HomeNEWSChristmas creativity: How Kiwi retailers’ ads stack up to their foreign counterparts

Christmas creativity: How Kiwi retailers’ ads stack up to their foreign counterparts

It’s not Christmas without carols, trees and ads. While Vince Martin used to kick off the season with his Winter Wonderland rendition for Beaurepaires, ad breaks are now taking an emotional turn in an effort to sell Christmas to consumers.rn

We’ve all seen Whitcoulls’ latest campaign, in which two shop assistants sing the stores Christmas product offerings. Though the ad could be considered a success as the jingle remains in the viewers’ head well into the next ad break, research shows likeability is more important for an ad than its earworm.

Traditionally, advertising has been considered a rational process, but research by ThinkTV suggests it is in fact our subconscious that’s in charge. The more emotional the ad, the more it’s recalled.

Hotfoot’s chief executive Juanita Neville-Te Rito wrote a post a month or so ago asking why Kiwi retailers weren’t taking the opportunity to wow consumers over Christmas like brands overseas do. John Lewis’ annual Christmas campaign is widely regarded as the gold standard, with previous efforts like Monty and the Penguin and The Bear and the Hare getting plenty of love. And its newest ad has already received over 10 million views on YouTube—and reduced some in our office to tears.

The UK department store’s ‘#ManOnTheMoon’ advert tugs at heartstrings as a little girl missing her front teeth tries to make contact with an adorable old man alone on the moon. With a telescope and a few helium balloons, John Lewis tells the audience to “show someone they’re loved this Christmas”.

Even PayPal managed to put some magic into the Christmas shopping season with their ad ‘No Presents’. When mum and dad fail to go out and do Christmas shopping, two little boys brace themselves for a tree minus the presents. But, like magic, PayPal becomes the modern day Santa as presents can be ordered and delivered while the children sleep.

Closer to home, The Warehouse’s campaign is a continuation from last year’s ‘What if we let kids do the family Christmas shopping’, by DDB group, where children are given free reign in the store to find presents for the family.

Traditionally, The Warehouse communications have focused on pushing prices but for Christmas, shots of little girls waddling in high heels and little boys picking out handbags for mums and aunties are used to draw in the shoppers. The Warehouse Group’s spokesperson says the team was keen to add another layer to the story.

“Christmas is about bringing people together, reuniting families, celebrating and rewarding each other. You’ll still get a bargain, and now you’ll remember the joy of these kids while shopping for one.”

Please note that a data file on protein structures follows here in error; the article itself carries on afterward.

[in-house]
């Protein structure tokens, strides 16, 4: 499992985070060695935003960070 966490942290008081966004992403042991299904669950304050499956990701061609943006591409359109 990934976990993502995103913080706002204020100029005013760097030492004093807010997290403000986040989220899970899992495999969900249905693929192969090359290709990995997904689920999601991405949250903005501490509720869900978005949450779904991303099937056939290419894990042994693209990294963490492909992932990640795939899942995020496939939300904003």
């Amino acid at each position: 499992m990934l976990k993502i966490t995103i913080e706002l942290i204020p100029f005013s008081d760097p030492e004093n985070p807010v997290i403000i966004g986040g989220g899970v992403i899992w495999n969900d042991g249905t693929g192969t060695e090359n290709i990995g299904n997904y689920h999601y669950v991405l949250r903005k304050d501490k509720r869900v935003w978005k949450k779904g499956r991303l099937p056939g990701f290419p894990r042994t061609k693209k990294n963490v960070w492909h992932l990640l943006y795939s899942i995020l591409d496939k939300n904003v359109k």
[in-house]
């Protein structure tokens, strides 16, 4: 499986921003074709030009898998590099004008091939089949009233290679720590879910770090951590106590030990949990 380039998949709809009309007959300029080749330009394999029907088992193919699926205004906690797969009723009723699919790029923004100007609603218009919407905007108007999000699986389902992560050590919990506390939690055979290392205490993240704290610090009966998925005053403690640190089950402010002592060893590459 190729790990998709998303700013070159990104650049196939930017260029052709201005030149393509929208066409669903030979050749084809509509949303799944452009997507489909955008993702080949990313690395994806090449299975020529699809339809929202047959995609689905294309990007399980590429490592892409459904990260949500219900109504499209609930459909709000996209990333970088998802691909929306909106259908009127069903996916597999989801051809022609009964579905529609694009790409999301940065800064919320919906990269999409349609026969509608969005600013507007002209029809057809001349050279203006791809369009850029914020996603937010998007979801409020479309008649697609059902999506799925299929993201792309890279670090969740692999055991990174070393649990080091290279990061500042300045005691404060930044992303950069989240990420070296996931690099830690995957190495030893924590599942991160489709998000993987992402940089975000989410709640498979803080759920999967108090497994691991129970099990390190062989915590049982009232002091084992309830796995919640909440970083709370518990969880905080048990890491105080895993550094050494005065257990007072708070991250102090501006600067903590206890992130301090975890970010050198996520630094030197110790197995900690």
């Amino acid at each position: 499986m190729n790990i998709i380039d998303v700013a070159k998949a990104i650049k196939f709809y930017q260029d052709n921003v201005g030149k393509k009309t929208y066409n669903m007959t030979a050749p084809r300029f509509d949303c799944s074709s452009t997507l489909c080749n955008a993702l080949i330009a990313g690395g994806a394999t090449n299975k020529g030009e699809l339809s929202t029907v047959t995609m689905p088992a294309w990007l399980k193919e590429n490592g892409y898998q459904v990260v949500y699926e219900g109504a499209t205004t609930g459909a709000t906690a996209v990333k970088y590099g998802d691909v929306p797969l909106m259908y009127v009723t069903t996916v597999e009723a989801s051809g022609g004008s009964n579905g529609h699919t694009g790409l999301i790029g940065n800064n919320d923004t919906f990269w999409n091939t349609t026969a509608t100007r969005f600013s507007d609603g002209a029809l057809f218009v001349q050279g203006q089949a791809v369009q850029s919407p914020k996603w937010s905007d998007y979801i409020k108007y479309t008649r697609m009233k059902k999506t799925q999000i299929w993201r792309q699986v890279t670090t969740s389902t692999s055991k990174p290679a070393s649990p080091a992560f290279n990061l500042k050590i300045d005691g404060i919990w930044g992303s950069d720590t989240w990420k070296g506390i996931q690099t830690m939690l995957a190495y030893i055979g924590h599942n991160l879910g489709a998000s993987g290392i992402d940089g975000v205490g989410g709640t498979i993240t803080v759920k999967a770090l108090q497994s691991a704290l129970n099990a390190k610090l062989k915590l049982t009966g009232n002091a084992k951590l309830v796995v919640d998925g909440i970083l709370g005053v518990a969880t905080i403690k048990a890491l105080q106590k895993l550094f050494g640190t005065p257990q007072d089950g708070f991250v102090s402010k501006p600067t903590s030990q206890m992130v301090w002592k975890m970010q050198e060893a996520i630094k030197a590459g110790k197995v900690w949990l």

Countdown has moved away from emotional brand ads in recent years (RIP The Coleman family) and focused more on price-led communications, but that’s changed slightly with its Christmas spot. Tempting the tastebuds is Countdown’s aim, as always, but the Christmas shopping list cannot be collected from the ad. Again, the look of joy on children’s faces is employed in the ‘Food Glorious Food’ campaign to bring in the season without any specific product information.

Other UK retailers have taken a more cynical view of Christmas and the difficult (often competitive) art of gift giving. Harvey Nichols suggests frequenting its store to avoid gift face, while Curry’s employed the services of Jeff Goldblum to teach people how to respond in difficult situations. Mulberry riffed on the nativity scene this year to follow up its explicitly competitive #WinChristmas campaign from 2014. 

Briscoes still tends to favour the hard-nosed retail ads, but, like its stablemate Rebel Sport, it has moved in a slightly more creative direction in recent years. And its Christmas ad is well-shot and has a similar family-friendly vibe to Countdown’s effort. 

However, Skinny Mobile’s ‘The Gift of Gigging advert’ and Yamaha Motors’ advert featuring men and children dressed as blue Santas riding motorbikes suggest advertisers have not given up on appealing to our rational decision making methods. Product-pushing can’t hide behind a Santa costume in these ads.

But it’s not all about the jolly man in red during the ad break this year. Unlike the UK and US, we won’t have a fairytale white Christmas, so Rebel Sport’s ‘#100 Days of Sport’ promotes summer rather than Santa.

While the John Lewis and PayPal ads may provide a guilty Christmas pleasure, you can’t beat the sight of some summer sports and a beach. Just maybe without the speedos.

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